Critérium du Dauphiné 2014: Mikel Nieve wins final stage as Andrew Talansky claims overall victory

Disaster for Chris Froome after losing five minutes on climb to the finish in Courchevel

Timothy John Timothy John

A day of high drama capped the 2014 Critérium du Dauphiné, with Mikel Nieve (Team Sky) winning the final stage and Garmin-Sharp’s Andrew Talansky unexpectedly claiming overall victory.

But defending champion, Chris Froome (Team Sky), suffered a disastrous day, crossing the line more than five minutes after his stage-winning team-mate, and slipping from second to twelfth on the final general classification.

Mikel Nieve, Criterium du Dauphine 2014, stage eight, pic: ©Sirotti
Mikel Nieve’s expression shows a mix of elation and exhaustion after a superb ride to claim victory on the final stage of the 2014 Critérium du Dauphiné. pic: ©Sirotti

The summit finish in Courchevel at the end of today’s 130.5km stage from Megève hosted emotional scenes as Talansky, who crossed the line nine seconds after Nieve, watched anxiously for the appearance of the men who had started ahead of him on GC – the race leader, Alberto Contador (Tinkoff-Saxo) and Froome.

“Did I get? Did I get it?” Talanksy asked, ignoring the imprecations of team handlers and race organisers to leave the course. When he realised he had won the race, he burst into tears.

“I’ve been second so many times,” Talansky said afterwards. “I was second at Paris-Nice, I was second at Romandie. To finally win one is a completely different feeing. At the finish line, all that emotion came out.”

Contrasting emotions typified the response of the men he had vanquished to claim the biggest win of his career. Contador, who had produced another courageous ride after his late attack to claim yesterday’s seventh stage, was stoic in defeat, perhaps accepting that he had done all he could.

Froome, however, was downcast at the post-race presentations, where he accepted the green jersey of points winner: scant consolation for a man who arrived as defending champion and had won the opening two stages.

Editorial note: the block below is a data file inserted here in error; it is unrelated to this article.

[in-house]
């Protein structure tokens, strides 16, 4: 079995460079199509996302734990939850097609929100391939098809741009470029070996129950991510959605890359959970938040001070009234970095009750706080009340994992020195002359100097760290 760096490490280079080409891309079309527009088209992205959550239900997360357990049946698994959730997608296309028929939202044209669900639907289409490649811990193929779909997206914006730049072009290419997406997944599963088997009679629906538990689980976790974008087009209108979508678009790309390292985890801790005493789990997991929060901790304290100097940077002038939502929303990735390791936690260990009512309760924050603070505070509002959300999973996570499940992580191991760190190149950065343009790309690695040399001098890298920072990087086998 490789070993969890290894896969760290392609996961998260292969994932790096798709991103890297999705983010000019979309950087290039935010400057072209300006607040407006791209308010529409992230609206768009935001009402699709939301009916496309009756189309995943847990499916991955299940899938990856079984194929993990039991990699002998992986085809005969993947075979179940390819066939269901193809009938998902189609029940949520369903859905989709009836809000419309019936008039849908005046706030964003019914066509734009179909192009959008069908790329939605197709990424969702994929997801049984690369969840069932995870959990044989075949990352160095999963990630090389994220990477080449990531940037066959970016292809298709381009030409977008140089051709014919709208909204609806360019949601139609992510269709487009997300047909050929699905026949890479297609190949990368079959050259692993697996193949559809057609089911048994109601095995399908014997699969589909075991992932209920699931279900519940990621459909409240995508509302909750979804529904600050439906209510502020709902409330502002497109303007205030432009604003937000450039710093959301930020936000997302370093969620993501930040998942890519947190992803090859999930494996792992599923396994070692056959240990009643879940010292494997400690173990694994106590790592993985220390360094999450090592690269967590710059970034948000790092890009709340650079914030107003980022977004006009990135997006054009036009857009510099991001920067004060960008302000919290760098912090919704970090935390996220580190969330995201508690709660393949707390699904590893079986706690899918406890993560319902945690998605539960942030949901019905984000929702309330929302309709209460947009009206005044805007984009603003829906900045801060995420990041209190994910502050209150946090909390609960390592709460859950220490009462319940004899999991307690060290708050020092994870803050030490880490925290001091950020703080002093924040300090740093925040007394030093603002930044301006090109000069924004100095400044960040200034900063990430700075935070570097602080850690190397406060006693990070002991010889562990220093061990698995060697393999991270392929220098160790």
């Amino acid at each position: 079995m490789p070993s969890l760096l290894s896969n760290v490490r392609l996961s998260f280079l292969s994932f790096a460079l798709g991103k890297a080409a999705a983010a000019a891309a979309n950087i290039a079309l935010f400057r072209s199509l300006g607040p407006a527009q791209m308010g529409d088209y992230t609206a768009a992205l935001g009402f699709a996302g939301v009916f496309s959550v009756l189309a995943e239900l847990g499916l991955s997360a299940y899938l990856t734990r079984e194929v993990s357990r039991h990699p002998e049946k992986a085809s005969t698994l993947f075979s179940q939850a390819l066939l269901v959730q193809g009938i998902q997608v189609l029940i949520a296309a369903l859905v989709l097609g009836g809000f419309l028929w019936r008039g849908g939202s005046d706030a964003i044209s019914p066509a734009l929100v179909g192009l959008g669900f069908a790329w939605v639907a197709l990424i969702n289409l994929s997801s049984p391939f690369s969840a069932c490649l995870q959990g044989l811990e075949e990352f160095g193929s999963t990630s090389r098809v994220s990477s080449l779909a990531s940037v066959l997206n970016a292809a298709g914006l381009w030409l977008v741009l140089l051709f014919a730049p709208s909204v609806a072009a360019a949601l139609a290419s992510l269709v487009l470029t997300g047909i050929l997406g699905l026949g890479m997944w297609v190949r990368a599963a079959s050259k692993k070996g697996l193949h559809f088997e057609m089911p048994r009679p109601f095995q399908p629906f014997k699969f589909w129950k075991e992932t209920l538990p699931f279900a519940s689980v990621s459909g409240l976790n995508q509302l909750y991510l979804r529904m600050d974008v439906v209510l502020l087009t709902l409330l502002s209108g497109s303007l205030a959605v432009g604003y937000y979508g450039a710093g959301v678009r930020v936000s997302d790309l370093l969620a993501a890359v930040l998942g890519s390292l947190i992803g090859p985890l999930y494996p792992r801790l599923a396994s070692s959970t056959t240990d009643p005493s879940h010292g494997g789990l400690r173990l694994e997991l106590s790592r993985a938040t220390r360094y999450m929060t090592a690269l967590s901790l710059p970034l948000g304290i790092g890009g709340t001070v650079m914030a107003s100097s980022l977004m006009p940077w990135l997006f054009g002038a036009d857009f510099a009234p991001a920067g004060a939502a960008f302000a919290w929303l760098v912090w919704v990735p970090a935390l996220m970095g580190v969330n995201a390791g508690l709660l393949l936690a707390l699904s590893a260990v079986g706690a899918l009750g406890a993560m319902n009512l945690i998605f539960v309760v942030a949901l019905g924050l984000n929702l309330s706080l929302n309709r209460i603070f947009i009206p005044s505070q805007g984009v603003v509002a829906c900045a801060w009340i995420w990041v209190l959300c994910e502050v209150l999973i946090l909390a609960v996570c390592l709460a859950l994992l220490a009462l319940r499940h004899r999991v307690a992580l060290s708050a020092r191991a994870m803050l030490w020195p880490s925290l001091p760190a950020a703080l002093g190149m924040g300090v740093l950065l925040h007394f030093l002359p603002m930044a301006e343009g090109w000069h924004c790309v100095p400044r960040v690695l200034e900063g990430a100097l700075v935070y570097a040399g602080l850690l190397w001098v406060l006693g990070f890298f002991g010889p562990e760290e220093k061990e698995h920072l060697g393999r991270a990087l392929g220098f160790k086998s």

Andrew Talansky, Criterium du Dauphine 2014, stage eight, podium, pic: ©Sirotti
Andrew Talansky celebrates the biggest victory of his career after winning the 2014 Critérium du Dauphiné pic: ©Sirotti

A dangerous breakaway went clear as early as the first climb of the day, the Côte de Domancy, a brutally hard 809m climb, ascended more than 20 times in the 1980 world road race championships, won by Bernard Hinault.

Today, it was used as a spring board for attack by 23 riders, including Talansky and team-mate, Ryder Hesjedal, Jurgen Van Den Broeck (Lotto-Belisol), who finished third overall, and Britain’s supremely talented Adam Yates (Orica-GreenEDGE), the 21-year-old neo pro who last month won the Tour of Turkey. Yates finished third on today’s stage, just five seconds after Nieve.

Froome launched a counter attack on the first category Col des Saisies, but was unable to shake Contador, and by then, just 47km into the stage, Talansky had already established a lead of 3.20 and was race leader on the road.

When Contador attacked on the first category Côte de Montagny, 20km from home, Froome had no answer. The Spaniard swiftly disappeared into the rain-soaked ether while Froome remained stoically on the wheel of team-mate, Geraint Thomas.

Froome blamed injuries sustained in a crash on stage six, and said with three stage victories and the team prize, Sky’s Dauphiné campaign had been a success. His expression as he awaited his presentation as points winner told a different story, however.

With both Froome and chief lieutenant, Richie Porte, unable to maintain peak form throughout the Dauphiné, much will need to change in the following three weeks if the Kenyan-born Brit is to retain his Tour de France title.

Contador, who twice this week displayed an ability to attack successfully from a group laden with Sky riders is likely to have taken greater satisfaction from his week’s work than Froome.

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Critérium du Dauphiné 2014: stage eight – result

1) Mikel Nieve (ESP) – Team Sky – 3.20.29
2) Romain Bardet (FRA) – Ag2r-La Mondiale +3″
3) Adam Yates (GBR) – Orica-GreenEDGE +5″
4) Andrew Talanksy (USA) – Garmin-Sharp +9″
5) Jurgen Van Den Broeck (BEL) – Lotto-Belisol – ST
6) Tejay Van Garderen (USA) – BMC Racing +15″
7) Wilco Kelderman (NED) – Belkin +32″
8) John Gadret (FRA) – Movistar +36″
9) Daniel Navarro (ESP) – Cofidis +41″
10) Alberto Contador (ESP)- Tinkoff-Saxo +1.15

General classification

1) Andrew Talanksy (USA) – Garmin-Sharp – 31.08.08
2) Alberto Contador (ESP)- Tinkoff-Saxo +27″
3) Jurgen Van Den Broeck (BEL) – Lotto-Belisol +35″
4) Wilco Kelderman (NED) – Belkin +43
5) Romain Bardet (FRA) – Ag2r-La Mondiale +1.20
6) Adam Yates (GBR) – Orica-GreenEDGE +2.05
7) Vincenzo Nibali (ITA) – Astana +2.12
8) Mikel Nieve (ESP) – Team Sky +2.59
9) Daniel Navarro (ESP) – Cofidis +3.04
10) Jakob Fuglsang (DEN) – Astana +3.17

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Cameron Meyer, Orica-GreenEDGE, 2014, pic: Sirotti

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